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I’d drip-feed £250 a month into the FTSE 250 and aim to retire in comfort

A senior group of friends enjoying rowing on the River Derwent

Investing in the FTSE 250 may seem like a bad idea following what happened in 2022. After all, during the stock market correction, it fell by nearly 30% in the space of a year.

Yet despite this recent performance, when taking a long-term perspective, drip-feeding £250 a month into the index could still potentially lead to a far more comfortable retirement.

Focusing on the long term

The FTSE 250 is home to the 101st-250th largest publicly-traded UK companies listed on the London Stock Exchange. Yet with most industry titans residing in the FTSE 100, this index primarily consists of mid-cap and even small-cap stocks.

Consequently, this opens the door to significantly higher levels of volatility. But there is a major advantage. Smaller, successful businesses have more room to grow. So it shouldn’t be surprising that the FTSE 250 has delivered significantly higher average returns.

In fact, even after last year’s double-digit dip, the average annualised total gain over the previous 30 years stands at 10.6%. By comparison, the FTSE 100 has only mustered 7.2%. As such, investors with a stronger stomach for short-term volatility operating on a long-term time horizon could drastically increase their retirement savings.

Investing £250 monthly into the FTSE 250

Let’s assume the index will continue its historical growth trajectory. In this scenario, investing £250 a month for the next 30 years could lead to a substantial nest egg, even when starting from scratch.

Year Total Deposits Accrued Interest Portfolio Value
1 £3,000 £150.13 £3,150.13
2 £6,000 £650.88 £6,650.88
5 £15,000 £4,669.34 £19,669.34
10 £30,000 £23,008.53 £53,008.53
20 £60,000 £145,300.37 £205,300.37
30 £90,000 £552,829.98 £642,829.98

According to the Office for National Statistics, the average pension pot in the UK is £107,300. Needless to say, the prospect of having six times that amount by simply putting £250 a month into a low-cost FTSE 250 index fund is quite exciting.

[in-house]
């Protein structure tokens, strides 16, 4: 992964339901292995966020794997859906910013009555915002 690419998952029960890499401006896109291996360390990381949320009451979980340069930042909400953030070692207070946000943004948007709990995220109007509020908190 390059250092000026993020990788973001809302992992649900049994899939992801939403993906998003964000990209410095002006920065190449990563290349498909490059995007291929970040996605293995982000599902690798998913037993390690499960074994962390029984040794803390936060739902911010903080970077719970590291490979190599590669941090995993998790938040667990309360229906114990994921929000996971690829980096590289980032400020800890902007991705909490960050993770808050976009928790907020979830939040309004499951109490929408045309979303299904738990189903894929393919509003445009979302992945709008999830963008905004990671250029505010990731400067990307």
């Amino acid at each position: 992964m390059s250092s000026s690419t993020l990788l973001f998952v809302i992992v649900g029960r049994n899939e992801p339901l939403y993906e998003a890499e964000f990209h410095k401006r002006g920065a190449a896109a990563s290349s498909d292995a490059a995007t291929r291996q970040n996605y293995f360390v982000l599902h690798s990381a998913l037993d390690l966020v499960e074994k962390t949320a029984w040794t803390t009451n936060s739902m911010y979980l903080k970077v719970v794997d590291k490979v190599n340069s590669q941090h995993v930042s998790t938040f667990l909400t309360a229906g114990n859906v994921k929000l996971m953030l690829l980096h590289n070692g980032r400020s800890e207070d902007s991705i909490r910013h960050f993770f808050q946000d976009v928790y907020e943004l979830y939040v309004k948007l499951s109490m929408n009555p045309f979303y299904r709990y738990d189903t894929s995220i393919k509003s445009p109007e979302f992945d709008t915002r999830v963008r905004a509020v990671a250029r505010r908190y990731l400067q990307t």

Of course, inflation means that £107k will likely be a higher figure in 30 years’ time. So how could I potentially grow my pot to much more than £642k? By researching and buying individual FTSE 250 stocks whose growth could outstrip the index as a whole and turbo-charge my nest egg

And this paves the way for a far more luxurious retirement lifestyle.

Every investment carries risk

Over long time horizons, the stock market, on average, goes up. That’s because shares represent businesses which grow and elevate economies to new heights, given sufficient time. But the journey isn’t a straight line.

Businesses and, in turn, economies operate in cycles of expansion and contraction. This effect bleeds into the stock market, usually in the form of a correction like the one seen last year. In more extreme situations, it can evolve into a full-blown crash. Sadly, this risk comes with the territory of investing. And years’ worth of growth can be snuffed out in mere weeks.

Given sufficient time, the market always recovers before reaching new heights. And investors prudent enough to capitalise on cheaper valuations can propel their portfolios even further during an eventual stock market recovery.

But three decades is plenty of time for multiple crashes and corrections to emerge. And depending on the timing of these events, an investor’s FTSE 250 portfolio could be worth significantly less than expected come retirement.

Nevertheless, the risk can be managed through prudent investing and sensible asset allocation, making the potential rewards a worthwhile pursuit.

The post I’d drip-feed £250 a month into the FTSE 250 and aim to retire in comfort appeared first on The Motley Fool UK.

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See the full investment case

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Views expressed on the companies mentioned in this article are those of the writer and therefore may differ from the official recommendations we make in our subscription services such as Share Advisor, Hidden Winners and Pro. Here at The Motley Fool we believe that considering a diverse range of insights makes us better investors.